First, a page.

What does it really mean when you’re optimizing your website and landing pages? I want you to think about this for a moment. Let's look at this example, an online store, but remember this doesn’t need to be about transactions, it could be about some other type of value, even a symbolic value.

For this scenario we have 20,000 people coming to the website for a given period of time. There is a 2% conversion rate, so that means 400 people have converted with a total value of $100,000.

Let’s say we set out to increase the value being created from the website from $100,000 to $150,000. (Again, if you’re not running an ecommerce site, then just think about improving engagement by 50%.)

This means we really have two choices...

Option one is to increase traffic by 50% in order to hit the target.

Now I'm not sure about you, but for me to actually increase my traffic by 50% is either going to take a lot of budget (so spending a lot with Google AdWords or another advertising platform), or it's going to take a long time because I'm going to have to generate a whole lot of new content and it's probably going to take months and months to really build that traffic up.

So option one is to increase traffic which can be a big challenge, but if we were to increase the number of people coming to our website, as long as we maintain that conversion rate, we're going to hit the target.

On the other hand we could keep the same amount of traffic, but increase our conversion rate to achieve our target. So rather than increasing visitors, if we could increase our conversion rate from 2% to 3% we're going to hit the target. That's why conversion testing is so great because we can look at what we currently have and then we can aim to improve.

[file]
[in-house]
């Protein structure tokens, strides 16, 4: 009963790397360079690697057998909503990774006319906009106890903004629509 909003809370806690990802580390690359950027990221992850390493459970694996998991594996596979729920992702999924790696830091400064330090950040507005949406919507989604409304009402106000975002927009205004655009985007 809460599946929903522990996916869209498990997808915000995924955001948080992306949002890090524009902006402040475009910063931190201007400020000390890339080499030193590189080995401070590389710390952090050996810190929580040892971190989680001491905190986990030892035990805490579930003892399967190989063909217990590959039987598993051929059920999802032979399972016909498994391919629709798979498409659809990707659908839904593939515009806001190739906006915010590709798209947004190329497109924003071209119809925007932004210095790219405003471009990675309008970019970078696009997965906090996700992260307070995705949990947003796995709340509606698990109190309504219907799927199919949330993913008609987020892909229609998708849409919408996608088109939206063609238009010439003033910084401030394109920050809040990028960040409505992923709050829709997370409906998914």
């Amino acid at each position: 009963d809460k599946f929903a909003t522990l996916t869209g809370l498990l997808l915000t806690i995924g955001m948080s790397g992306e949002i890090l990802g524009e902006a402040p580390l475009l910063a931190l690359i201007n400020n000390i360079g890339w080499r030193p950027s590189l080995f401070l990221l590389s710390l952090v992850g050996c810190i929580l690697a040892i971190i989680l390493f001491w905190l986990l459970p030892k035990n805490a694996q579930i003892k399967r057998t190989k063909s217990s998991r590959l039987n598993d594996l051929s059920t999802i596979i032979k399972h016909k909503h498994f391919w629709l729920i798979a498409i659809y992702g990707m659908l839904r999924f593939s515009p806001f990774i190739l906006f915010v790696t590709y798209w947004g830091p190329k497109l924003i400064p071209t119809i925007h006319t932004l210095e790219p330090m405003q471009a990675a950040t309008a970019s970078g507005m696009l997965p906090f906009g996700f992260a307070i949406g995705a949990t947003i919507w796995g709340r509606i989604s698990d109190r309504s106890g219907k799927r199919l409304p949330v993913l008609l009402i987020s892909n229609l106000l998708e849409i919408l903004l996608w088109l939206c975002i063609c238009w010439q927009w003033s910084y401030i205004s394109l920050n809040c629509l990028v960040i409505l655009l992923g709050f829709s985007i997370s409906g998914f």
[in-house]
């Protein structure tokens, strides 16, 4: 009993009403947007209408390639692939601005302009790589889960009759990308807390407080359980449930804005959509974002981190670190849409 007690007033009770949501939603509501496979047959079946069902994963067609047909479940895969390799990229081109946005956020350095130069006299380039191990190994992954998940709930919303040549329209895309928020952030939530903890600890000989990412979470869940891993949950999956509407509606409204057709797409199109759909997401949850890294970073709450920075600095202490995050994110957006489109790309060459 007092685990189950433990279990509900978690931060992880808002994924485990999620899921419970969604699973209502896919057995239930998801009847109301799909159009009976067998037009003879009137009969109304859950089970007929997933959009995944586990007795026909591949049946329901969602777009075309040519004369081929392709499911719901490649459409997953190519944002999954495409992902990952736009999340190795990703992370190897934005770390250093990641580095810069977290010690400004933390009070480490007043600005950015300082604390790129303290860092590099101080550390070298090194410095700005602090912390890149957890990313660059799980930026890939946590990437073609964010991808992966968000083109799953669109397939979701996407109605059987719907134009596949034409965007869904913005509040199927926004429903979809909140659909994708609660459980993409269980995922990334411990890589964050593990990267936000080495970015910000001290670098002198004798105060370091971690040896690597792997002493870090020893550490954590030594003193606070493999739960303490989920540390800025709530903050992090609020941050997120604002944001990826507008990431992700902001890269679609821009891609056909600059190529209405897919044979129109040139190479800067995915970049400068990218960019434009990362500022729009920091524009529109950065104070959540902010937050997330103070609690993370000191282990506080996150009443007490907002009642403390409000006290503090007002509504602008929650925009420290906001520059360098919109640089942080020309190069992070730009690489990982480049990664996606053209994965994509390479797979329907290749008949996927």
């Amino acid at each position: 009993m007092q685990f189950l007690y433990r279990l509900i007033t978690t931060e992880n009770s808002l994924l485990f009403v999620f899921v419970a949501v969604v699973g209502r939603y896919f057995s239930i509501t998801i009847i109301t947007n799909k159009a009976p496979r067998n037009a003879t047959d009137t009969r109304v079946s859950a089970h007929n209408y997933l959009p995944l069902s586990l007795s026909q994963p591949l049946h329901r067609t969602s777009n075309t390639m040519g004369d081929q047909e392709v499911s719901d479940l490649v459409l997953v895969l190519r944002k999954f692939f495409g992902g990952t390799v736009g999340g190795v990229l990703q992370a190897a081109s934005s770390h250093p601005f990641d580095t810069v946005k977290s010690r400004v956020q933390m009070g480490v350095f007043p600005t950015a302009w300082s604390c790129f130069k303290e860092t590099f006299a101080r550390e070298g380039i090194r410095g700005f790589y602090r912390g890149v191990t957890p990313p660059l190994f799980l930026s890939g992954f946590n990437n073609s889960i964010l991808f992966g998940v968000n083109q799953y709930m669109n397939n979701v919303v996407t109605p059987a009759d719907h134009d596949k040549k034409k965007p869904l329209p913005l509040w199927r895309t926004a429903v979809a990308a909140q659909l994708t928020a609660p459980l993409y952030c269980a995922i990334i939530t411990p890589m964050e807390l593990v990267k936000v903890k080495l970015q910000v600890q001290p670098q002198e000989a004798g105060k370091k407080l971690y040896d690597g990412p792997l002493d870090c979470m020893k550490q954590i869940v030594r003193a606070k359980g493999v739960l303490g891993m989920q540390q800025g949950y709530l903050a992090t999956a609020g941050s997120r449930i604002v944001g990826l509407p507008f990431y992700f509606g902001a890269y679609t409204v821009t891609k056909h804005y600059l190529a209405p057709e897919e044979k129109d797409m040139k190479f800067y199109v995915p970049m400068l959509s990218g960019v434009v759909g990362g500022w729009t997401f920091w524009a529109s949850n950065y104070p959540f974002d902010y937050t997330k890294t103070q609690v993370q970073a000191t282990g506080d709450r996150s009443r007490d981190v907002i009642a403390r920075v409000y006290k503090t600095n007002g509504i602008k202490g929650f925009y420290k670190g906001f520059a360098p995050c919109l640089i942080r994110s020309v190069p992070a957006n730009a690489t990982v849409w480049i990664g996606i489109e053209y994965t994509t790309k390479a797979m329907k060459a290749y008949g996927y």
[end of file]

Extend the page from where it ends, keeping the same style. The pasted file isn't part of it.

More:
If I improve to 3% we know we hit that sales target. If we increased it to 4% or 5%, then even better – we're optimizing for conversions and that’s why testing is important.

Types of tests

There are really two types of tests. The most common type of test is an A/B test. An A/B test is where we take our pool of website users and we split that pool of users in two, so that 50% see the original landing page and 50% see the new test variation.

This means you have ‘A’ and ‘B’ and you then then look at your data to understand whether it’s A or B that is driving more people through to the conversion action.

You also have the option of adding additional variations, so instead of testing one new page against your existing page, you could actually run multiple variations against your original. However, the more variations you add, the longer the test will take to run.

If you’re just getting started or you don’t have a whole lot of traffic, then running an A/B test is definitely my recommendation. It makes testing simpler and you're going to see results much, much quicker when it comes to optimization.

The next type of test is on the more technical end of the spectrum and is called multivariate testing. This type of test allows you to test multiple elements within the same page. For example, you might test different buttons and different content all within the one page.